The official Student News Site of Dublin High School.

The Dublin Shield

The official Student News Site of Dublin High School.

The Dublin Shield

The official Student News Site of Dublin High School.

The Dublin Shield

Year of the Dragon: Customs & Traditions of Chinese New Year

A+red+envelope+that+is+gifted+to+family+members+during+Chinese+New+Year.
Colin Chung
A red envelope that is gifted to family members during Chinese New Year.

On February 10, Chinese New Year, also known as Lunar New Year, will officially start, a 15-day festival that often includes family reunions, dragon dances, red envelopes, and consumption of traditional foods. More fundamentally, Chinese New Year is celebrated by letting go of the old and bad and welcoming the new and good things to come. In 2024, the Chinese zodiac changes to the dragon, representing charismatic and gifted individuals in Chinese culture.

 

Among the most widespread celebrations during  Chinese New Year are its dragon dances, deeply rooted in Chinese culture. Dancers hold poles connected to a long piece of cloth that resembles a dragon which the dancers manipulate to mimic the movements of a dragon. Accompanying dancing, loud drums, cymbals, and gongs are added to complement the dragon’s movement. The purpose of the Chinese dragon dances is to turn away evil spirits while simultaneously bringing in good luck.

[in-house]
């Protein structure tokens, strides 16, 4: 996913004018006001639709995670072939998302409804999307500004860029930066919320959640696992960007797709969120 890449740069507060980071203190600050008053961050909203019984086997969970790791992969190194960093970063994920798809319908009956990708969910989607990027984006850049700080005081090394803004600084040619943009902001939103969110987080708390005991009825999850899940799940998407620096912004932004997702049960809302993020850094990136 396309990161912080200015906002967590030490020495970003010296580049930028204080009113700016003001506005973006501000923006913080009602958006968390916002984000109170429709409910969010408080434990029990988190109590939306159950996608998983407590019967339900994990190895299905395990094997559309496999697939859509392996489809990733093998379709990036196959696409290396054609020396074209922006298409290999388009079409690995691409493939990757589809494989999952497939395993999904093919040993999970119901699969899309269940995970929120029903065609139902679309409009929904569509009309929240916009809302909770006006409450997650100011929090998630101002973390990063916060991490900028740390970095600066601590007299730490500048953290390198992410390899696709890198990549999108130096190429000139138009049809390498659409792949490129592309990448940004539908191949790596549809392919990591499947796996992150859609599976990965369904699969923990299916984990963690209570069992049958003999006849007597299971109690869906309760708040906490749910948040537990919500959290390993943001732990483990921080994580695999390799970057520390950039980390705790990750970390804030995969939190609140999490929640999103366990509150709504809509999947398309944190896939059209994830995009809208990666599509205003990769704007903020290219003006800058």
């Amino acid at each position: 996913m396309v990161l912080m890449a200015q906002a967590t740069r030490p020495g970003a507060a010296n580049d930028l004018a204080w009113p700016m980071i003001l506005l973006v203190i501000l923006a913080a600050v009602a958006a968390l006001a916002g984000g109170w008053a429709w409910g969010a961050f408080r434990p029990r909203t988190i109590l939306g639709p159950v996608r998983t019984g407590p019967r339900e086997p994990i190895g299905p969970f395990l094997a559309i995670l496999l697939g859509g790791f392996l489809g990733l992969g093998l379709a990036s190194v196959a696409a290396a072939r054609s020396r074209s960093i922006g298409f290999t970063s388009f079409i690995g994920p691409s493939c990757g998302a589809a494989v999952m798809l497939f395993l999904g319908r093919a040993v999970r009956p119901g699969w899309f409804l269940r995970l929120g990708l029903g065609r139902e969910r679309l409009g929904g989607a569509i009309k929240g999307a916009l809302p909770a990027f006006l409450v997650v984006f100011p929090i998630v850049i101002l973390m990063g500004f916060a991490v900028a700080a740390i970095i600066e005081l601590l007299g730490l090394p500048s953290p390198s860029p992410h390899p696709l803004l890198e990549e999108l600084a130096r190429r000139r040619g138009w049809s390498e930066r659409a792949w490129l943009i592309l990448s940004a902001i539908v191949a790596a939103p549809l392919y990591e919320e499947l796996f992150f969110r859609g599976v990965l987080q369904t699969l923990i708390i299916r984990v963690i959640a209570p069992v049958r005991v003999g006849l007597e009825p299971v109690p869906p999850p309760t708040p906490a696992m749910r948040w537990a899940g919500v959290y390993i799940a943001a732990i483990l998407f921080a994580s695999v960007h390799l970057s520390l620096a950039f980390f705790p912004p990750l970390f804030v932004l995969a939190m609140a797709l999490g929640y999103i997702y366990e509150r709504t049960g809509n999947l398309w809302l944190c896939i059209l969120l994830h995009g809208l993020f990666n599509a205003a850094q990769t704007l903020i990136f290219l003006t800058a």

Kids love watching the dragon dances, but they also enjoy receiving money from others. During Chinese New Year, family members gift children and the elderly with bright red envelopes filled with money inside of them. The envelopes are a bright red color because they symbolize “energy, happiness, and good luck in Chinese cultures,” a reflection of Chinese culture further evident in the “beautiful Chinese calligraphy and symbols” with which the envelopes are decorated (Cindy, 2024). These red envelopes, also known as “hóngbāo,” bring joy to the recipients but also reinforce the familial bonds that are central to Chinese culture. 

 

Chinese New Year is also a time for indulging in traditional Chinese dishes. Traditional Chinese foods often include dumplings, fried rice, and proteins such as duck or pork. Mayflower Restaurant and Koi Palace are two traditional restaurants in Dublin that serve dim sum (small Cantonese dishes), an important staple of Chinese culture. However, these restaurants are often packed during Chinese New Year, so if you want to enjoy Chinese delicacies, it is important to come early to the restaurants. 

 

In China, Chinese New Year is the most important holiday, and it is widely celebrated throughout the world. It is a time for people to get rid of the old and bad while welcoming the new and good. Through elaborate customs, Chinese New Year fosters a sense of joy and unity within communities worldwide. As families come together to honor traditions, the Chinese New Year serves as a reminder of the Chinese values of harmony, wisdom, and loyalty. 

 

About the Contributor
Colin Chung, Entertainment Editor
Colin Chung is a sophomore student at Dublin High School. Colin enjoys watching sports, playing guitar, and doing karate. He is a junior second degree blackbelt and has been doing karate for over 6 years. In Colin's free time he likes to play games, talk with friends, and spend time with family.